Quotations About / On: FIRE

  • 41.
    Bachelors alone can travel freely, and without any twinges of their consciences touching desertion of the fire-side.
    (Herman Melville (1819-1891), U.S. author. "The Paradise of Bachelors and the Tartarus of Maids" (1855), The Piazza Tales and Other Prose Pieces 1839-1860, The Writings of Herman Melville, vol. 9, eds. Harrison Hayford, Alma A. MacDougall, and G. Thomas Tanselle (1987).)
    More quotations from: Herman Melville, travel, fire, alone
  • 42.
    The inhabitants of Canada appeared to be suffering between two fires,—the soldiery and the priesthood.
    (Henry David Thoreau (1817-1862), U.S. philosopher, author, naturalist. "A Yankee in Canada" (1853), in The Writings of Henry David Thoreau, vol. 5, p. 84, Houghton Mifflin (1906).)
    More quotations from: Henry David Thoreau
  • 43.
    Fashion is like the ashes left behind by the uniquely shaped flames of the fire, the trace alone revealing that a fire actually took place.
    (Paul De Man (1919-1983), Belgian-born-U.S. literary critic. repr. In Blindness and Insight (1971, rev. 1983). "Literary History and Literary Modernity," lecture, Sept. 1969.)
    More quotations from: Paul De Man, fire, alone
  • 44.
    Love is not a fire to be shut up in a soul. Everything betrays us: voice, silence, eyes; half-covered fires burn all the brighter.
    (Jean Racine (1639-1699), French playwright. Orestes, in Andromache, act 2, sc. 2 (1667).)
    More quotations from: Jean Racine, silence, fire, love
  • 45.
    To many women marriage is only this. It is merely a physical change impinging on their ordinary nature, leaving their mentality untouched, their self-possession intact. They are not burnt by even the red fire of physical passion—far less by the white fire of love.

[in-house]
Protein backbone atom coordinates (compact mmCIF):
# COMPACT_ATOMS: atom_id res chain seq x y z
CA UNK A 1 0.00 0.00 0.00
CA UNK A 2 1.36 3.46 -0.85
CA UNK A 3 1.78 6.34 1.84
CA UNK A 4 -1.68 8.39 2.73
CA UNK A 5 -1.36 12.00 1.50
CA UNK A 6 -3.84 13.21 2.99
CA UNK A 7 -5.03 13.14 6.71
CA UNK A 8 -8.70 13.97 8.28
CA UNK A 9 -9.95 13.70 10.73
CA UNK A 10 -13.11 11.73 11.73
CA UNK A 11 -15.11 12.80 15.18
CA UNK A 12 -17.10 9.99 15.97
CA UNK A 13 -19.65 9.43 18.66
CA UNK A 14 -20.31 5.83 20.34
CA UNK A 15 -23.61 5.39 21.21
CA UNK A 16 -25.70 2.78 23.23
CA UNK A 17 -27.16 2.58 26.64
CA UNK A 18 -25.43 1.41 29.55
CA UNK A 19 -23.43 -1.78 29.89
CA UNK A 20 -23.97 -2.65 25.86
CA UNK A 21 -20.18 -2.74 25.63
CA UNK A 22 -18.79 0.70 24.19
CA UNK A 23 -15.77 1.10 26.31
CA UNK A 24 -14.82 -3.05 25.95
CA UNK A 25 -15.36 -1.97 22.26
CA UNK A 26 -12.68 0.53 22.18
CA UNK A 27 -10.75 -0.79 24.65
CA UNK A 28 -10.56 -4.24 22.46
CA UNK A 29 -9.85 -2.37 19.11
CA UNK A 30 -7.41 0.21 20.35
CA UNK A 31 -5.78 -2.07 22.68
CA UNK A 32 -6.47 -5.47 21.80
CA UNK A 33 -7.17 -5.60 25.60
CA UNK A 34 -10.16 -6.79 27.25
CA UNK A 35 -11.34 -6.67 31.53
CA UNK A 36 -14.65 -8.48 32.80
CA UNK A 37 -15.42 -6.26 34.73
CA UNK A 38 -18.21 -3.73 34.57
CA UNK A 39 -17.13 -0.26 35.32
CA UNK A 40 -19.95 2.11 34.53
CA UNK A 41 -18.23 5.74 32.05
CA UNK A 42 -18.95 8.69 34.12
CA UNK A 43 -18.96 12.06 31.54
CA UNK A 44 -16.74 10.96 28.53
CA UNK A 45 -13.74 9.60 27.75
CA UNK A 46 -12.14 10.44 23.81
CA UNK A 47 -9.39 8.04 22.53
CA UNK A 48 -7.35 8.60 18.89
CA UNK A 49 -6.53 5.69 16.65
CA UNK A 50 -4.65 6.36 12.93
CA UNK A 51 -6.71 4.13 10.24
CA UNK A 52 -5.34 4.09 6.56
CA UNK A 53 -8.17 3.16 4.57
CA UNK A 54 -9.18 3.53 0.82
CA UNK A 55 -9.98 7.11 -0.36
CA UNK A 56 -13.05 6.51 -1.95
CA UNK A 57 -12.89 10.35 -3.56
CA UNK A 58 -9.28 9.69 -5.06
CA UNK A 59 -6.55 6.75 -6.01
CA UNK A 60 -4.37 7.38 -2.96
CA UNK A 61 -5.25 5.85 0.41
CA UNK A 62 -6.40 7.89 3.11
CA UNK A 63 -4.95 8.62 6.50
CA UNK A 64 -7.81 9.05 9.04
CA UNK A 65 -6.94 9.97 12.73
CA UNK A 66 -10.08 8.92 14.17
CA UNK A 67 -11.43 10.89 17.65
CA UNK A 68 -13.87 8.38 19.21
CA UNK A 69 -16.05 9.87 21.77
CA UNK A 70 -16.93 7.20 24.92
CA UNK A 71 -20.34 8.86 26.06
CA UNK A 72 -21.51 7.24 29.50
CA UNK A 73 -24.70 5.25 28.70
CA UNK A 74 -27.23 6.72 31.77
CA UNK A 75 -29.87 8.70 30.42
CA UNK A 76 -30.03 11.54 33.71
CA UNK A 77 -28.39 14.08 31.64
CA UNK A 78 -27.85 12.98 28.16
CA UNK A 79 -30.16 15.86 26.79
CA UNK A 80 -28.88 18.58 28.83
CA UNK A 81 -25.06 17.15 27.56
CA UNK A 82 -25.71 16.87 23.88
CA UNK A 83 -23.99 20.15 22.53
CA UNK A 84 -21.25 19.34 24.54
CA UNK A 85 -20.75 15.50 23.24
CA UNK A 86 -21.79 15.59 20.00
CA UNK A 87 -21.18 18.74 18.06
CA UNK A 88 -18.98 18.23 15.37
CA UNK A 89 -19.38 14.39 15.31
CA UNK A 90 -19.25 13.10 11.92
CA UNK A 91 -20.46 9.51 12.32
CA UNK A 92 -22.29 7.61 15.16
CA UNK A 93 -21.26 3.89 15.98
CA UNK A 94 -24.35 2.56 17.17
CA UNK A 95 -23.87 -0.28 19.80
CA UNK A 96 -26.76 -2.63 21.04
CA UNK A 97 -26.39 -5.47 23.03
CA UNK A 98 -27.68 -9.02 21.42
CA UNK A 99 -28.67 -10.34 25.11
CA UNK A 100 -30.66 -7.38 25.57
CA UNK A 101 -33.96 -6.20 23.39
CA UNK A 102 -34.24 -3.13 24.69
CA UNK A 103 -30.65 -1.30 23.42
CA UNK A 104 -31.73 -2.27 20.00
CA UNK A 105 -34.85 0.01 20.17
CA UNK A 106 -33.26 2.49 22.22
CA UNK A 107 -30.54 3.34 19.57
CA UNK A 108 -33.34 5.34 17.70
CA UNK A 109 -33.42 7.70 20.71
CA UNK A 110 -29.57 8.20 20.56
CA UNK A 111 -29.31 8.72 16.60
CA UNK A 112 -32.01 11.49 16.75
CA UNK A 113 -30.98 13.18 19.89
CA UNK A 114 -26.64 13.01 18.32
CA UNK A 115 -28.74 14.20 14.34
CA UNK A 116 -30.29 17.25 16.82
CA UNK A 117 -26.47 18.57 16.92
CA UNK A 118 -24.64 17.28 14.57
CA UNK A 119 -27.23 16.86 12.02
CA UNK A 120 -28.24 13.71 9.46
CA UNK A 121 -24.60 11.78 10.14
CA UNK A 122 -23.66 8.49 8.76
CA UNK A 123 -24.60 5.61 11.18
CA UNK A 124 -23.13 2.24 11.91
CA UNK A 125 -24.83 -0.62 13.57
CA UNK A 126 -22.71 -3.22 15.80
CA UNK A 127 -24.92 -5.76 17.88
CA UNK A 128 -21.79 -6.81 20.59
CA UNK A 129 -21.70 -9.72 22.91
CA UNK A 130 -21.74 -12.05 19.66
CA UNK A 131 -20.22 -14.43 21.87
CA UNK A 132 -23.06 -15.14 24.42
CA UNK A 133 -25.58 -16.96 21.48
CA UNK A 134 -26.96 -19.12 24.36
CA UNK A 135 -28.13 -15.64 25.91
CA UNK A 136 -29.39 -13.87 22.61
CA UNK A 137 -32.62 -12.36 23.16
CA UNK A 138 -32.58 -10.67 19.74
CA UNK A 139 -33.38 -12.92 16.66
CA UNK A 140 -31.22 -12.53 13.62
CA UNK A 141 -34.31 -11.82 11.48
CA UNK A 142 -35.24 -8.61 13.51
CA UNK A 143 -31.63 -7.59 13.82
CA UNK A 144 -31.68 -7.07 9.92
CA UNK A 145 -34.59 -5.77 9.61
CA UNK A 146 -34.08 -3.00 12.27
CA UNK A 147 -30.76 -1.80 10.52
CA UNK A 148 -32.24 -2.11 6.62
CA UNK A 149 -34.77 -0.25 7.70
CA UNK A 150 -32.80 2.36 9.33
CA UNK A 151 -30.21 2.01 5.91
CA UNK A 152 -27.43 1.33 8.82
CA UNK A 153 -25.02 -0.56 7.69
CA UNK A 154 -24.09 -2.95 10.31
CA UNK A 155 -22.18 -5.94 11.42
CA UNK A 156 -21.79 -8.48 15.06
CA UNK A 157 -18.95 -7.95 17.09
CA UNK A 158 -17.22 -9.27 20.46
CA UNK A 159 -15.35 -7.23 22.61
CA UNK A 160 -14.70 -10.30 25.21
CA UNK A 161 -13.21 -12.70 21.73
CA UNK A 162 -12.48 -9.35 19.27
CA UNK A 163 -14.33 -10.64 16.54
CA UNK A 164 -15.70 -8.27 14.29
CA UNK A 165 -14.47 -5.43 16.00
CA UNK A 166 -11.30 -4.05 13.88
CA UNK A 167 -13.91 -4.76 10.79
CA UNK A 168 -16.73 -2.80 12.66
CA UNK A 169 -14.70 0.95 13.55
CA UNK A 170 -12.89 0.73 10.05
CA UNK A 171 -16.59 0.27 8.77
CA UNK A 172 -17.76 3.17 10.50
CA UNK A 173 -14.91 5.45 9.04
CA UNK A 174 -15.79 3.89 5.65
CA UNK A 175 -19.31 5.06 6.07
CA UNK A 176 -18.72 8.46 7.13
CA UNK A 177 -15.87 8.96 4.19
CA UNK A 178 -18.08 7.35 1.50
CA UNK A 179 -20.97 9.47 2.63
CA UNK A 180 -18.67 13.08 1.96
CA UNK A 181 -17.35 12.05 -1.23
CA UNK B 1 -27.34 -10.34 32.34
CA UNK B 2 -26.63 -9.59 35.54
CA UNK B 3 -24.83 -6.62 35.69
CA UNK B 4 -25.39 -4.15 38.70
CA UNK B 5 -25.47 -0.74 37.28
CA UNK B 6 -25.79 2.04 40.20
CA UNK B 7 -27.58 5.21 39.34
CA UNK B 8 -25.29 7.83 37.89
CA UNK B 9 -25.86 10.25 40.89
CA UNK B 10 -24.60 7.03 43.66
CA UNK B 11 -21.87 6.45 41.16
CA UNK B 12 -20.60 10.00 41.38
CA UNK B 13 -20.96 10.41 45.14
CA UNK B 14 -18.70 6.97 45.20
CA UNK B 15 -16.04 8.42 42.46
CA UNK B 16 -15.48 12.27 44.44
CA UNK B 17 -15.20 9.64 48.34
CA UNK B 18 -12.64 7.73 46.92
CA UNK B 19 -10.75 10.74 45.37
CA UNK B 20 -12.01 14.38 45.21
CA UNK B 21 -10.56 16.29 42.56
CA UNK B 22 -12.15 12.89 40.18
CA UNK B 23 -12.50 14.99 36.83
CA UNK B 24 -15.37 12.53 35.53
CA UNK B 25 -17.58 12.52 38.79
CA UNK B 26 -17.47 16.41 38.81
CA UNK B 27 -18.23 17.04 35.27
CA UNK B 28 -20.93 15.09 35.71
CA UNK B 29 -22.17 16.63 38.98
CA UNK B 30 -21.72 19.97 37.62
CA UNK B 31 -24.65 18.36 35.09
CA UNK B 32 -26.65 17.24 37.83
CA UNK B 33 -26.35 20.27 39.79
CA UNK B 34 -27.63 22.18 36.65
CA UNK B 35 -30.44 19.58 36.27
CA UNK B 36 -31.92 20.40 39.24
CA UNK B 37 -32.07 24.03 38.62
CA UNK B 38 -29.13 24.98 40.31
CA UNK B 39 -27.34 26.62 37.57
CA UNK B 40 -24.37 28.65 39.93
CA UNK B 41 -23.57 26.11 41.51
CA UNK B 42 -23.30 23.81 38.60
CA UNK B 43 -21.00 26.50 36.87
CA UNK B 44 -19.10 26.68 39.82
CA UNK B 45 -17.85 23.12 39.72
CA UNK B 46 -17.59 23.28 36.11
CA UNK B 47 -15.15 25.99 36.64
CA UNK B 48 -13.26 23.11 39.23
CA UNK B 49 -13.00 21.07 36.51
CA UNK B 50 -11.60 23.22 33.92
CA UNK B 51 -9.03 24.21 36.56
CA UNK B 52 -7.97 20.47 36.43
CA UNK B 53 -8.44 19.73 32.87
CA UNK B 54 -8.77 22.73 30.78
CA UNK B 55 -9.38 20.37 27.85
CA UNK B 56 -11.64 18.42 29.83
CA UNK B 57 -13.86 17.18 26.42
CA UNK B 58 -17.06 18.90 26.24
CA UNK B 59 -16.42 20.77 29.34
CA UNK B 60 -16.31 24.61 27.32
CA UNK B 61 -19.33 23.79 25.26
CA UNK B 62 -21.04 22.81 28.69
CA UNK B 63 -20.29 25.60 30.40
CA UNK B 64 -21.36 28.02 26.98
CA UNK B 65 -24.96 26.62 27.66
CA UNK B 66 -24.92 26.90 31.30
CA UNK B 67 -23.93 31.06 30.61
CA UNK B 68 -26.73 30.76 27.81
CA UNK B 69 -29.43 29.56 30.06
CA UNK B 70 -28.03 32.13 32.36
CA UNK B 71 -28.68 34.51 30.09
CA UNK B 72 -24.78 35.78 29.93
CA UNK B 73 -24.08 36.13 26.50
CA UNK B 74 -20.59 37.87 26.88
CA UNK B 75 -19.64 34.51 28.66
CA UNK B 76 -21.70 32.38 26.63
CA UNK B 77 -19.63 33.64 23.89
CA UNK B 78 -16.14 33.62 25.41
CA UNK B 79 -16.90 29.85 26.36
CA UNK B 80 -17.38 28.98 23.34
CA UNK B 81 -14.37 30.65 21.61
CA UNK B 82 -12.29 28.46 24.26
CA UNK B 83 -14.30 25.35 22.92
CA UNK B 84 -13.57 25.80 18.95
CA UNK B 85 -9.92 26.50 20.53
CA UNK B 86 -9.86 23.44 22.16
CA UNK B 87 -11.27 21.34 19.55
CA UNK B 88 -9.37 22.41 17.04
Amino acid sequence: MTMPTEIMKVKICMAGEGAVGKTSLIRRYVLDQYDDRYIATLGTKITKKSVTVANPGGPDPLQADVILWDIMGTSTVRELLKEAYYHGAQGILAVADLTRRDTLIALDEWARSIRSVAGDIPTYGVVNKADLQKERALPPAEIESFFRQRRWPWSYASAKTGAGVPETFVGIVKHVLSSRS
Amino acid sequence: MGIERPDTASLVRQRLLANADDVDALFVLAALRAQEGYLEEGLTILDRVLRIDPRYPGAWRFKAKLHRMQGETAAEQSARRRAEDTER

(Mary Webb (1881-1927), British novelist. The Golden Arrow, ch. 18 (1916).)
  • 46.
    Don't want no money from you Ethan, no money, Marty. Just a roof over old Mose head and a rocking chair by the fire, my own rocking chair by the fire.
    (Frank S. Nugent (1908-1965), U.S. screenwriter, and John Ford. Mose Harper (Hank Worden), The Searchers, returning to the Jorgensen homestead and the promise of home, after escaping from the Comanches (1956). Based on the novel by Alan Le—ay.)
    More quotations from: Frank S Nugent, fire, money
  • 47.
    For we are not pans and barrows, nor even porters of the fire and torch-bearers, but children of the fire, made of it, and only the same divinity transmuted, and at two or three removes, when we know least about it.
    (Ralph Waldo Emerson (1803-1882), U.S. essayist, poet, philosopher. "The Poet," Essays, Second Series (1844).)
    More quotations from: Ralph Waldo Emerson, fire, children
  • 48.
    The lumberers rarely trouble themselves to put out their fires, such is the dampness of the primitive forest; and this is one cause, no doubt, of the frequent fires in Maine, of which we hear so much on smoky days in Massachusetts.
    (Henry David Thoreau (1817-1862), U.S. philosopher, author, naturalist. "Ktaadn" (1848) in The Maine Woods (1864), in The Writings of Henry David Thoreau, vol. 3, p. 45, Houghton Mifflin (1906).)
    More quotations from: Henry David Thoreau, forest
  • 49.
    While there we heard the Indian fire his gun twice.... This sudden, loud, crashing noise in the still aisles of the forest, affected me like an insult to nature, or ill manners at any rate, as if you were to fire a gun in a hall or temple.
    (Henry David Thoreau (1817-1862), U.S. philosopher, author, naturalist. "The Allegash and East Branch" (1864) in The Maine Woods (1864), in The Writings of Henry David Thoreau, vol. 3, p. 213, Houghton Mifflin (1906).)
  • 50.
    We could not well camp higher, for want of fuel; and the trees here seemed so evergreen and sappy, that we almost doubted if they would acknowledge the influence of fire; but fire prevailed at last, and blazed here, too, like a good citizen of the world.
    (Henry David Thoreau (1817-1862), U.S. philosopher, author, naturalist. "Ktaadn" (1848) in The Maine Woods (1864), in The Writings of Henry David Thoreau, vol. 3, p. 68, Houghton Mifflin (1906).)
    More quotations from: Henry David Thoreau, fire, world
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